The Internal Revenue Service classifies taxpayers as U.S. citizens, resident aliens, or non-resident aliens. Resident aliens are non-citizens who pass certain IRS tests, such as the “green card test” or “substantial presence test” and thus are subject to U.S. worldwide information and income reporting. An alien who does not pass either of these tests is generally classified as a non-resident alien. However, some taxpayers are classified as “dual status” aliens. As the IRS explains, a dual status alien is an individual who “can be both a non-resident alien and a resident alien during the same tax year.” If you are a dual status or non-resident alien, there are certain factors you must keep in mind when starting a company or doing business in the United States, such as how different business entities compare, what types of entities you may legally own as a non-resident, and what types of tax documents you may need to file.
When forming a business entity in the United States, non-residents (foreigners) must choose between forming a corporation, limited liability company, partnership or a sole proprietorship. However, there are federal laws that prohibit non-residents from owning certain types of businesses and entities.
There are two types of corporations in the United States: S corporations, which are “pass-through entities,” taxed at the individual level only and C corporations that are taxed first at the entity level and subsequently at the shareholder level when dividends are paid. Non-residents may own and operate C corporations but are prohibited from owning S corporations.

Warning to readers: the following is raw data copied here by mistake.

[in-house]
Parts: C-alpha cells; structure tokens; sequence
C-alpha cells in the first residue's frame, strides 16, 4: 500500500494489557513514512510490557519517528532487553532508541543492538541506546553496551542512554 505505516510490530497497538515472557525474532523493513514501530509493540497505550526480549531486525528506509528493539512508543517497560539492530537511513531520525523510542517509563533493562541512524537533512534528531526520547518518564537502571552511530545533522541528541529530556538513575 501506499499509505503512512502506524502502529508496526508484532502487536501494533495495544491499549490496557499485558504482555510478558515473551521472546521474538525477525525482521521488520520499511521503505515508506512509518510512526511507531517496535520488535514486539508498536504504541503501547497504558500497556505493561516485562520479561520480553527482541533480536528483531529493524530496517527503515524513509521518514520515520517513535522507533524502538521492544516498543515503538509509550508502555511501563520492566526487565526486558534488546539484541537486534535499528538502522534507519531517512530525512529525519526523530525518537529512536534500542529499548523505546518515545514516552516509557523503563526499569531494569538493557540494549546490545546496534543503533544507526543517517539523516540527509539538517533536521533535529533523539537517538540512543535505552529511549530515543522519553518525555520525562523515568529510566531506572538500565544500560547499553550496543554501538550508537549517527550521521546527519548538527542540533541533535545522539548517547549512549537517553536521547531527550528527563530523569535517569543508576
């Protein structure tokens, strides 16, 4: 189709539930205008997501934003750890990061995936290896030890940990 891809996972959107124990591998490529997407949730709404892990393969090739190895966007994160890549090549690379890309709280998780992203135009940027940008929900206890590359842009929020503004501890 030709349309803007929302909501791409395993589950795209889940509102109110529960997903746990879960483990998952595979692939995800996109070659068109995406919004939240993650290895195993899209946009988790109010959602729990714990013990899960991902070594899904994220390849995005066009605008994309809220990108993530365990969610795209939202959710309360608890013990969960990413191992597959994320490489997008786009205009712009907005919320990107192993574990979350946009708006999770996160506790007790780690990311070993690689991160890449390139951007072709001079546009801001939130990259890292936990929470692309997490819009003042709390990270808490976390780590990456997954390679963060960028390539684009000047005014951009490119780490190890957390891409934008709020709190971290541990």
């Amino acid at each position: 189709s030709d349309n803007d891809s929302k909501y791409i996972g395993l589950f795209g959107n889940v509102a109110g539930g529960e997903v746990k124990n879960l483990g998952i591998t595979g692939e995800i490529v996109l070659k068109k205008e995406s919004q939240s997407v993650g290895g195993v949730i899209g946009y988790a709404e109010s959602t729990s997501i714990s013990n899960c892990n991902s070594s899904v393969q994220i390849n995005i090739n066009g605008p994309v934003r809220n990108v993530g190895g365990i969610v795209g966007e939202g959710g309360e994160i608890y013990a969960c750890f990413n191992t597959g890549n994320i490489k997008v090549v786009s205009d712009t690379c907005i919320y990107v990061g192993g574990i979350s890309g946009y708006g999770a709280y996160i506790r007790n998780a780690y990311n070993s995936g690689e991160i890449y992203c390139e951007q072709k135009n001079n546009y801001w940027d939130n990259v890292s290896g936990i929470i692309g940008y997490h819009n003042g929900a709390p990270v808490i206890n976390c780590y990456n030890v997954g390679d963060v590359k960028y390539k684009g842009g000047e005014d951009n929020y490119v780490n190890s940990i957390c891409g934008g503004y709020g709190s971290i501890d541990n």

Though a non-resident cannot be the owner, or shareholder, of an S corporation, he or she can still avoid double-taxation by forming a limited liability company instead of a C corporation, as there are no citizenship requirements to form an LLC in the United States. An LLC can elect for federal purposes to be taxed as a partnership or as an S or C Corporation. However, a single member LLC taxed as a partnership is a disregarded entity for federal purposes and thus taxed as a sole proprietorship and nonresident aliens are prohibited from electing to have an LLC taxed as an S Corporation. This effectively leaves, LLC’s taxed as C Corporations and LLC’s taxed as a partnership where two or more owners, available to nonresident aliens.
Below, our business tax lawyers have compiled some important issues for non-residents to be aware of when forming a business in the United States.
At the Tax Law Office of David W. Klasing, our international business & tax attorneys and CPAs have decades of experience providing tax planning services for foreign companies and non-residents. Working with entities all over the world, we use our in-depth knowledge of international tax regulations to help make doing business in the United States simpler and more cost-efficient.
From entity selection and formation, to corporate tax compliance, to strategies for minimizing tax liabilities and IRS penalties, our international tax lawyers and CPAs are here to guide your business. Contact us online to schedule a reduced-rate consultation or call the Tax Law Office of David W. Klasing at (800) 681-1295 today.
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